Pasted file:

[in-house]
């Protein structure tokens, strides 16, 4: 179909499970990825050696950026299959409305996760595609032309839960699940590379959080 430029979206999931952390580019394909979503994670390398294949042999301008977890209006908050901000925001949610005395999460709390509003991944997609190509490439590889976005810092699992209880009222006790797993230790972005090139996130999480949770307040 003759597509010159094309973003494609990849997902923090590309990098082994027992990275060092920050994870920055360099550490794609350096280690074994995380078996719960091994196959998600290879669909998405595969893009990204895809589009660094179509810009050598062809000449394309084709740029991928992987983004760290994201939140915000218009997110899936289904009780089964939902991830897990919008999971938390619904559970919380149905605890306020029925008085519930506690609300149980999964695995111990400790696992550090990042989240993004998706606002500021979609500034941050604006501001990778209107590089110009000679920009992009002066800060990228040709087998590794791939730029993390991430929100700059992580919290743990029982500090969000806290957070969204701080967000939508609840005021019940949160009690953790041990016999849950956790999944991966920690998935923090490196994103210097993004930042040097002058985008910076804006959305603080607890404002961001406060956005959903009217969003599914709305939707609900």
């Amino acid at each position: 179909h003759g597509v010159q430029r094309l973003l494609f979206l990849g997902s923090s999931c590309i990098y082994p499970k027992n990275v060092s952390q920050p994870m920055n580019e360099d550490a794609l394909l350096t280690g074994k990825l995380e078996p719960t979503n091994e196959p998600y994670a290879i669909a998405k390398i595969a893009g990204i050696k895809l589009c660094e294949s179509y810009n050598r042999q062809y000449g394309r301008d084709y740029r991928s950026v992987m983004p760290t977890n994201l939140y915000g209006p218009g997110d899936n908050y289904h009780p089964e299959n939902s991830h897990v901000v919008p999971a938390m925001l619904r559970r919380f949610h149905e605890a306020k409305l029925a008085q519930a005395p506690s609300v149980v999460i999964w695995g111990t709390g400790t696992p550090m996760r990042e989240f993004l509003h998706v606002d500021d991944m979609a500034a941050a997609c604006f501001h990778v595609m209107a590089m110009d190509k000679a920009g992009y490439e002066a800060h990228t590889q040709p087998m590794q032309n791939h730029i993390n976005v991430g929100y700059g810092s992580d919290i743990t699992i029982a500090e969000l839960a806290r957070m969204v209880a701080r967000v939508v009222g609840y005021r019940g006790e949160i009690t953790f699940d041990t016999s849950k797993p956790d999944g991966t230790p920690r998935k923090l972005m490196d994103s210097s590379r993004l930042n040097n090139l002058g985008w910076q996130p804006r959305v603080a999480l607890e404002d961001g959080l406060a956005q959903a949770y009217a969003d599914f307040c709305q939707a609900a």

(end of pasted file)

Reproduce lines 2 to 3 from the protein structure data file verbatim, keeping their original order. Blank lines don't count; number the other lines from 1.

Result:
């Protein structure tokens, strides 16, 4: 179909499970990825050696950026299959409305996760595609032309839960699940590379959080 430029979206999931952390580019394909979503994670390398294949042999301008977890209006908050901000925001949610005395999460709390509003991944997609190509490439590889976005810092699992209880009222006790797993230790972005090139996130999480949770307040 003759597509010159094309973003494609990849997902923090590309990098082994027992990275060092920050994870920055360099550490794609350096280690074994995380078996719960091994196959998600290879669909998405595969893009990204895809589009660094179509810009050598062809000449394309084709740029991928992987983004760290994201939140915000218009997110899936289904009780089964939902991830897990919008999971938390619904559970919380149905605890306020029925008085519930506690609300149980999964695995111990400790696992550090990042989240993004998706606002500021979609500034941050604006501001990778209107590089110009000679920009992009002066800060990228040709087998590794791939730029993390991430929100700059992580919290743990029982500090969000806290957070969204701080967000939508609840005021019940949160009690953790041990016999849950956790999944991966920690998935923090490196994103210097993004930042040097002058985008910076804006959305603080607890404002961001406060956005959903009217969003599914709305939707609900």
């Amino acid at each position: 179909h003759g597509v010159q430029r094309l973003l494609f979206l990849g997902s923090s999931c590309i990098y082994p499970k027992n990275v060092s952390q920050p994870m920055n580019e360099d550490a794609l394909l350096t280690g074994k990825l995380e078996p719960t979503n091994e196959p998600y994670a290879i669909a998405k390398i595969a893009g990204i050696k895809l589009c660094e294949s179509y810009n050598r042999q062809y000449g394309r301008d084709y740029r991928s950026v992987m983004p760290t977890n994201l939140y915000g209006p218009g997110d899936n908050y289904h009780p089964e299959n939902s991830h897990v901000v919008p999971a938390m925001l619904r559970r919380f949610h149905e605890a306020k409305l029925a008085q519930a005395p506690s609300v149980v999460i999964w695995g111990t709390g400790t696992p550090m996760r990042e989240f993004l509003h998706v606002d500021d991944m979609a500034a941050a997609c604006f501001h990778v595609m209107a590089m110009d190509k000679a920009g992009y490439e002066a800060h990228t590889q040709p087998m590794q032309n791939h730029i993390n976005v991430g929100y700059g810092s992580d919290i743990t699992i029982a500090e969000l839960a806290r957070m969204v209880a701080r967000v939508v009222g609840y005021r019940g006790e949160i009690t953790f699940d041990t016999s849950k797993p956790d999944g991966t230790p920690r998935k923090l972005m490196d994103s210097s590379r993004l930042n040097n090139l002058g985008w910076q996130p804006r959305v603080a999480l607890e404002d961001g959080l406060a956005q959903a949770y009217a969003d599914f307040c709305q939707a609900a």